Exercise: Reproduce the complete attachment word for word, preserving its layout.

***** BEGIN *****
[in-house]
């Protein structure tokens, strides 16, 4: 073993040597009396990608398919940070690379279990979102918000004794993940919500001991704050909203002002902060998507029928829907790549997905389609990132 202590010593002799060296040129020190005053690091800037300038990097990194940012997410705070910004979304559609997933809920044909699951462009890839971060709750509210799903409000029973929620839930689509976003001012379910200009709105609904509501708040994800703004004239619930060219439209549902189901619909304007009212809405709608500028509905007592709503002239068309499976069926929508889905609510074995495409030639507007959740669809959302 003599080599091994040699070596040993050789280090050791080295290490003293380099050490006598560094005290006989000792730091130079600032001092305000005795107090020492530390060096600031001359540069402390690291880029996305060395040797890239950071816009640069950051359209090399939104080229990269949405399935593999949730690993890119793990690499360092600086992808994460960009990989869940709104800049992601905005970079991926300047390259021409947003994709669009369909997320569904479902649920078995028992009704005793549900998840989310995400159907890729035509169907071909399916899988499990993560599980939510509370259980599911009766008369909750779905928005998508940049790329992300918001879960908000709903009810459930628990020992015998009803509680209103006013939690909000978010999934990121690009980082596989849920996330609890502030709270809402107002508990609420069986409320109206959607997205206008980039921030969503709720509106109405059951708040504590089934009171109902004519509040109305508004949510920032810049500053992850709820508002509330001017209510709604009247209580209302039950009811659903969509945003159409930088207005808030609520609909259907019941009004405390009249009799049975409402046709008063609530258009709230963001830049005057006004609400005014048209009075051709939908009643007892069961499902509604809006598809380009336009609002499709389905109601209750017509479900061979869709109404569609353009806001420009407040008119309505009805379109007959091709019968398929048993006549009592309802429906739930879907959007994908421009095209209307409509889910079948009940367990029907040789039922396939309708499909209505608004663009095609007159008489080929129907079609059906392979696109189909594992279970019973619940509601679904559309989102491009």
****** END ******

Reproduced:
[in-house]
């Protein structure tokens, strides 16, 4: 073993040597009396990608398919940070690379279990979102918000004794993940919500001991704050909203002002902060998507029928829907790549997905389609990132 202590010593002799060296040129020190005053690091800037300038990097990194940012997410705070910004979304559609997933809920044909699951462009890839971060709750509210799903409000029973929620839930689509976003001012379910200009709105609904509501708040994800703004004239619930060219439209549902189901619909304007009212809405709608500028509905007592709503002239068309499976069926929508889905609510074995495409030639507007959740669809959302 003599080599091994040699070596040993050789280090050791080295290490003293380099050490006598560094005290006989000792730091130079600032001092305000005795107090020492530390060096600031001359540069402390690291880029996305060395040797890239950071816009640069950051359209090399939104080229990269949405399935593999949730690993890119793990690499360092600086992808994460960009990989869940709104800049992601905005970079991926300047390259021409947003994709669009369909997320569904479902649920078995028992009704005793549900998840989310995400159907890729035509169907071909399916899988499990993560599980939510509370259980599911009766008369909750779905928005998508940049790329992300918001879960908000709903009810459930628990020992015998009803509680209103006013939690909000978010999934990121690009980082596989849920996330609890502030709270809402107002508990609420069986409320109206959607997205206008980039921030969503709720509106109405059951708040504590089934009171109902004519509040109305508004949510920032810049500053992850709820508002509330001017209510709604009247209580209302039950009811659903969509945003159409930088207005808030609520609909259907019941009004405390009249009799049975409402046709008063609530258009709230963001830049005057006004609400005014048209009075051709939908009643007892069961499902509604809006598809380009336009609002499709389905109601209750017509479900061979869709109404569609353009806001420009407040008119309505009805379109007959091709019968398929048993006549009592309802429906739930879907959007994908421009095209209307409509889910079948009940367990029907040789039922396939309708499909209505608004663009095609007159008489080929129907079609059906392979696109189909594992279970019973619940509601679904559309989102491009």